Happy Grenache Day!

We love Grenache here at Slurp, and what’s not to love? Grenache (aka Cannonau (Italy), Garnacha (Spain), Garnatxa (Spain) and Grenache Noir) is a wine style that tastes warm and fruity with loads of strawberry, spice and the occasional flavour of tobacco and orange peel all working together to teleport the drinker to a more sunny, happy place. And Grenache is one of those grape varieties that lives for those sunny, happy places. Like Cabernet Sauvignon it thrives in these conditions. The Rhone Valley and Spain are its traditional and cultural home but it’s now planted anywhere with a Mediterranean level temperature, covering near enough 500,000 acres worldwide. That is a lot of Grenache in anyone’s language, but why is it so widely planted? Well the answer is that it is a popular grape variety, very popular in fact. Think of some of the big name wines that we all know, Châteauneuf-du-Pape for instance, well it is primarily made from Grenache, and up until recently Grenache was still the most planted grape in Spain, only recently being overtaken by Tempranillo. Let’s not stop there though as Australians, Chileans and South Africans have all adopted this delicious grape variety too.

Grenache is one of the most hardy grapes varieties, it doesn’t need huge amounts of water and is resistant to many diseases that often plague other grape varieties and torment wine-makers. Some vines live over 100 years old and a few of them can still remember a time before the phylloxera (a small aphid vine vampire that sucks out sap) outbreak in the late 19th century. When it comes to the wine-making you may have heard or seen the term ‘Bush Vine’, it is often written on Australian or South African Grenache bottles and it literally means that the vine is left alone and looks like a bush, minimal effort is needed in comparison to trellised, more cultivated pruning styles like the Double Guyot (the classic looking grape vine).  The benefit is that a Bush Vine can age for a lot longer and be left to do its stuff. In wine making terms that is a very good thing, it means that the vine will concentrate on focusing much more of it’s energy into reproducing so it grows more fruit (with more concentrated sugars and flavours) and worries less about leaves. Bush vines produce fruit lower to the ground and as Grenache loves sandy or stony soil it works perfectly as a technique. The sun’s warmth bounces off the stone or sand and help to ripen the fruit, the wine-maker can just trim up some of the leaves when necessary while keeping some to help shade the grapes to prevent over-ripening. The sand/stones then retain the day’s warmth so that overnight the grapes don’t get too cold. Grenache is a grape that is often harvested late in the growing season as it often takes longer to ripen, and it needs that ripe fruit so that all the lovely character of warm spice and strawberry come through and develop.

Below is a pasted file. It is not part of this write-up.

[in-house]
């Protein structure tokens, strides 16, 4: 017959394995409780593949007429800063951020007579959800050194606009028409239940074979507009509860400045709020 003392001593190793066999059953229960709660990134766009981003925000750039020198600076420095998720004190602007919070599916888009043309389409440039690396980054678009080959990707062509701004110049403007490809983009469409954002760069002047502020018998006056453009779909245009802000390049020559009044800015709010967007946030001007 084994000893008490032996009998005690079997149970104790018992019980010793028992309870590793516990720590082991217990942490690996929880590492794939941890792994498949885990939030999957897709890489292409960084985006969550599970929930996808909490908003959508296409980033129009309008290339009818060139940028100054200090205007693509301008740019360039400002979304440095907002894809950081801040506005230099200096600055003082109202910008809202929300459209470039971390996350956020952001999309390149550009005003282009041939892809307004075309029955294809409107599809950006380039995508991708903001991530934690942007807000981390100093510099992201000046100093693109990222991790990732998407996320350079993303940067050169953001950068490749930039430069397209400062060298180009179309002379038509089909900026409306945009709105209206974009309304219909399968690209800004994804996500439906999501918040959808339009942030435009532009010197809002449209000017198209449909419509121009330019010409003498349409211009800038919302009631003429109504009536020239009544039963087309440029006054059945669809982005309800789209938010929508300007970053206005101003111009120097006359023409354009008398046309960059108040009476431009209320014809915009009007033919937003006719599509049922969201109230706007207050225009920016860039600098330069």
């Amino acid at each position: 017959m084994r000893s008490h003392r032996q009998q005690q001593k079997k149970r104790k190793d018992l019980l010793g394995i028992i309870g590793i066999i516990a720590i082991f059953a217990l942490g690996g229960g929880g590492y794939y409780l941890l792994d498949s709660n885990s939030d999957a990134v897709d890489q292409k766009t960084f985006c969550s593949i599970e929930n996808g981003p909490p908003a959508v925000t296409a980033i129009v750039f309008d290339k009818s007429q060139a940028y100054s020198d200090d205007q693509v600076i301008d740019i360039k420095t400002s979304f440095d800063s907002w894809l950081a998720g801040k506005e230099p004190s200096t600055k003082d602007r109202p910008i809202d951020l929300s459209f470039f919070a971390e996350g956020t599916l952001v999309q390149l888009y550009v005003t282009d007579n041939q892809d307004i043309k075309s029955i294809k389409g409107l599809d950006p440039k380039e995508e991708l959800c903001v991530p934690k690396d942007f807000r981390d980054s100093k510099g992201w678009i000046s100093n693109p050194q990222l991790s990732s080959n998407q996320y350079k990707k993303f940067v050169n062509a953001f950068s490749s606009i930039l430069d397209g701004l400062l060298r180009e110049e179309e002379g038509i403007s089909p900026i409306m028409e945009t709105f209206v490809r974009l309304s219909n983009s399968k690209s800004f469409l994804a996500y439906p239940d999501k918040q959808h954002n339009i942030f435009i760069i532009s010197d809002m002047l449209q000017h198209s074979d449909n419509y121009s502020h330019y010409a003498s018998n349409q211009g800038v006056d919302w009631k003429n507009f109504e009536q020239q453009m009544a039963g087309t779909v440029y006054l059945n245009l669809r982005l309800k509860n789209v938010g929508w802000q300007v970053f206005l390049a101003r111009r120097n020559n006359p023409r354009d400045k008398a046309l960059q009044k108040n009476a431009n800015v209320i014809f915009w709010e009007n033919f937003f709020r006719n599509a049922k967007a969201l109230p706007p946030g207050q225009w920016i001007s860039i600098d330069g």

mini_1370509839Encore du Grenache noir (1)

A Bush Vine Grenache

So getting to the point, Grenache will be the ‘in’ grape of 2016. The reason? Well aside from all of the above, it comes down to quality for money. With Grenache you can get the light, fresh strawberry flavours reminiscent of Pinot Noir blended with the spice and cinnamon of Syrah tempered with the acidity and alcohol of a Tempranillo. So it’s a happy stylistic mix of three of the most popular grapes varieties going, but which you don’t have to pay a lot for to get high quality (CNDP excluded). See our current top picks of the Grenache bunch here:



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